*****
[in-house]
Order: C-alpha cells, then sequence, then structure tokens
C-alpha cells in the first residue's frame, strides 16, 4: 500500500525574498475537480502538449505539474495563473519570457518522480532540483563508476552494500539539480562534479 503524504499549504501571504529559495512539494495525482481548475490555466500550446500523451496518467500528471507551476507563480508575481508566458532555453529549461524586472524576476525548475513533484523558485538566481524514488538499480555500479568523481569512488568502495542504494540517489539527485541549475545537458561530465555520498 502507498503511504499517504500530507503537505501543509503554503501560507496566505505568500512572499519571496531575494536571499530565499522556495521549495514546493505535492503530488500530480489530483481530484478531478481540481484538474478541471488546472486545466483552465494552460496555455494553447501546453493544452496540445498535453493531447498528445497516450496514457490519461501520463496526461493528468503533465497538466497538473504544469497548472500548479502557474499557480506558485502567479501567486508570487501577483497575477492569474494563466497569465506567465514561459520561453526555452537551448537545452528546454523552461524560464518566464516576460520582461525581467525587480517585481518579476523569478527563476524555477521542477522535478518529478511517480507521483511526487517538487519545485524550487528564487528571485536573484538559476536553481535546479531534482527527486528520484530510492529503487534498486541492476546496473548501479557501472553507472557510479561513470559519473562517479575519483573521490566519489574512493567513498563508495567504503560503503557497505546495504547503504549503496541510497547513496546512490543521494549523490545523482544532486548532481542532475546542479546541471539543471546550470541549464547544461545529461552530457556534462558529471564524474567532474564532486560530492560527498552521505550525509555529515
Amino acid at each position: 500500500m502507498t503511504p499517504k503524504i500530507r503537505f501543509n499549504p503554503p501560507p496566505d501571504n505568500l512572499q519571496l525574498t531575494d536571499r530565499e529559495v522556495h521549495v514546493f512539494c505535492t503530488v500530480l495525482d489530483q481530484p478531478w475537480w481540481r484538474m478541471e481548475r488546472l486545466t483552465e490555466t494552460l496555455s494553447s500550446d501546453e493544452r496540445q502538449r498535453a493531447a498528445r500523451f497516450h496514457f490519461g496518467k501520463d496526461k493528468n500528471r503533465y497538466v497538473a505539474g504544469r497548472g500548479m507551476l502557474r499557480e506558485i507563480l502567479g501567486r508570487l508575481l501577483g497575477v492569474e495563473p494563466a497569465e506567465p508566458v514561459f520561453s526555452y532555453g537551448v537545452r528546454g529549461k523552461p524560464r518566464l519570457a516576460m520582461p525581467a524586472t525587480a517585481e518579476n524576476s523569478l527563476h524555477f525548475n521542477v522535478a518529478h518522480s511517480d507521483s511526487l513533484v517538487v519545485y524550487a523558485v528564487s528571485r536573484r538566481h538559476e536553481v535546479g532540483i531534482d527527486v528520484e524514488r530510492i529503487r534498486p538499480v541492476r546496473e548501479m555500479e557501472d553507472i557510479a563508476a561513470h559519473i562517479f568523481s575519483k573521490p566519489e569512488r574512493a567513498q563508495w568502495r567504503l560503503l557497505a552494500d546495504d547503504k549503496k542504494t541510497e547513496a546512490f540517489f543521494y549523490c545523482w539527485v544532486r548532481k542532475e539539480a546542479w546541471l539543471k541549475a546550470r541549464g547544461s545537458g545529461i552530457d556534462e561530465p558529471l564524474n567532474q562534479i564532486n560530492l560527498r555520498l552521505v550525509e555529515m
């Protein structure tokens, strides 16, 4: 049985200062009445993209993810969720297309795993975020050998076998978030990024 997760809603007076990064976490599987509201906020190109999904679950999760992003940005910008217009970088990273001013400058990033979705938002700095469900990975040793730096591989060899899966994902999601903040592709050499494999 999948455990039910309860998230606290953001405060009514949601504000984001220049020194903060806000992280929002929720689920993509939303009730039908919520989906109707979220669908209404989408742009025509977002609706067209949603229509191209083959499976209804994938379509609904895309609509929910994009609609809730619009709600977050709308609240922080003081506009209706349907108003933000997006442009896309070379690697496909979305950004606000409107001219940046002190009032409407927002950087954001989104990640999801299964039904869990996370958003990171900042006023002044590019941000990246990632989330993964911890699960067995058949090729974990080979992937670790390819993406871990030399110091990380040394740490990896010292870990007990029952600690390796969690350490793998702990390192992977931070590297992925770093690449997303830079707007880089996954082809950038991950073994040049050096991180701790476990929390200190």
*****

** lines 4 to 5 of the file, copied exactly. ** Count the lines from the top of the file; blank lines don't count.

Amino acid at each position: 500500500m502507498t503511504p499517504k503524504i500530507r503537505f501543509n499549504p503554503p501560507p496566505d501571504n505568500l512572499q519571496l525574498t531575494d536571499r530565499e529559495v522556495h521549495v514546493f512539494c505535492t503530488v500530480l495525482d489530483q481530484p478531478w475537480w481540481r484538474m478541471e481548475r488546472l486545466t483552465e490555466t494552460l496555455s494553447s500550446d501546453e493544452r496540445q502538449r498535453a493531447a498528445r500523451f497516450h496514457f490519461g496518467k501520463d496526461k493528468n500528471r503533465y497538466v497538473a505539474g504544469r497548472g500548479m507551476l502557474r499557480e506558485i507563480l502567479g501567486r508570487l508575481l501577483g497575477v492569474e495563473p494563466a497569465e506567465p508566458v514561459f520561453s526555452y532555453g537551448v537545452r528546454g529549461k523552461p524560464r518566464l519570457a516576460m520582461p525581467a524586472t525587480a517585481e518579476n524576476s523569478l527563476h524555477f525548475n521542477v522535478a518529478h518522480s511517480d507521483s511526487l513533484v517538487v519545485y524550487a523558485v528564487s528571485r536573484r538566481h538559476e536553481v535546479g532540483i531534482d527527486v528520484e524514488r530510492i529503487r534498486p538499480v541492476r546496473e548501479m555500479e557501472d553507472i557510479a563508476a561513470h559519473i562517479f568523481s575519483k573521490p566519489e569512488r574512493a567513498q563508495w568502495r567504503l560503503l557497505a552494500d546495504d547503504k549503496k542504494t541510497e547513496a546512490f540517489f543521494y549523490c545523482w539527485v544532486r548532481k542532475e539539480a546542479w546541471l539543471k541549475a546550470r541549464g547544461s545537458g545529461i552530457d556534462e561530465p558529471l564524474n567532474q562534479i564532486n560530492l560527498r555520498l552521505v550525509e555529515m
């Protein structure tokens, strides 16, 4: 049985200062009445993209993810969720297309795993975020050998076998978030990024 997760809603007076990064976490599987509201906020190109999904679950999760992003940005910008217009970088990273001013400058990033979705938002700095469900990975040793730096591989060899899966994902999601903040592709050499494999 999948455990039910309860998230606290953001405060009514949601504000984001220049020194903060806000992280929002929720689920993509939303009730039908919520989906109707979220669908209404989408742009025509977002609706067209949603229509191209083959499976209804994938379509609904895309609509929910994009609609809730619009709600977050709308609240922080003081506009209706349907108003933000997006442009896309070379690697496909979305950004606000409107001219940046002190009032409407927002950087954001989104990640999801299964039904869990996370958003990171900042006023002044590019941000990246990632989330993964911890699960067995058949090729974990080979992937670790390819993406871990030399110091990380040394740490990896010292870990007990029952600690390796969690350490793998702990390192992977931070590297992925770093690449997303830079707007880089996954082809950038991950073994040049050096991180701790476990929390200190």